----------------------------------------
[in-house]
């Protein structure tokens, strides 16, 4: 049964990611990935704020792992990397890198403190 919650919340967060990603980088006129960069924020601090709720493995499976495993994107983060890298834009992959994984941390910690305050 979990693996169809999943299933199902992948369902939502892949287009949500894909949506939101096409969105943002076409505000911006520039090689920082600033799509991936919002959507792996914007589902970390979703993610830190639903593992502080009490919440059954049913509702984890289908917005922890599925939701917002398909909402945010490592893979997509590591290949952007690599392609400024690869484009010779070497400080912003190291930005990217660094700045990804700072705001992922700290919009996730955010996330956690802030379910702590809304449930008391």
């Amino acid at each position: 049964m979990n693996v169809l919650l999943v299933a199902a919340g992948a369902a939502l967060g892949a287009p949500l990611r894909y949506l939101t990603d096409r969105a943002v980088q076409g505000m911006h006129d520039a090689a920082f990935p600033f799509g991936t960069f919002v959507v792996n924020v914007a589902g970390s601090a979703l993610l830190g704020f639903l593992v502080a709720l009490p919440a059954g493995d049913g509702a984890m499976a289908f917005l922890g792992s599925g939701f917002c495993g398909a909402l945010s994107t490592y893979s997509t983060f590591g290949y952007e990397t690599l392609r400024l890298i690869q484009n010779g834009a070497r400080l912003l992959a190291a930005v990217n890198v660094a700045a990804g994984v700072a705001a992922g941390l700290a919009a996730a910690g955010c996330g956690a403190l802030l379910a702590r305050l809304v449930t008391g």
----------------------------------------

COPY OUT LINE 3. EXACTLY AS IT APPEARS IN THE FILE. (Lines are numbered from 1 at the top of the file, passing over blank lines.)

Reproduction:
């Amino acid at each position: 049964m979990n693996v169809l919650l999943v299933a199902a919340g992948a369902a939502l967060g892949a287009p949500l990611r894909y949506l939101t990603d096409r969105a943002v980088q076409g505000m911006h006129d520039a090689a920082f990935p600033f799509g991936t960069f919002v959507v792996n924020v914007a589902g970390s601090a979703l993610l830190g704020f639903l593992v502080a709720l009490p919440a059954g493995d049913g509702a984890m499976a289908f917005l922890g792992s599925g939701f917002c495993g398909a909402l945010s994107t490592y893979s997509t983060f590591g290949y952007e990397t690599l392609r400024l890298i690869q484009n010779g834009a070497r400080l912003l992959a190291a930005v990217n890198v660094a700045a990804g994984v700072a705001a992922g941390l700290a919009a996730a910690g955010c996330g956690a403190l802030l379910a702590r305050l809304v449930t008391g």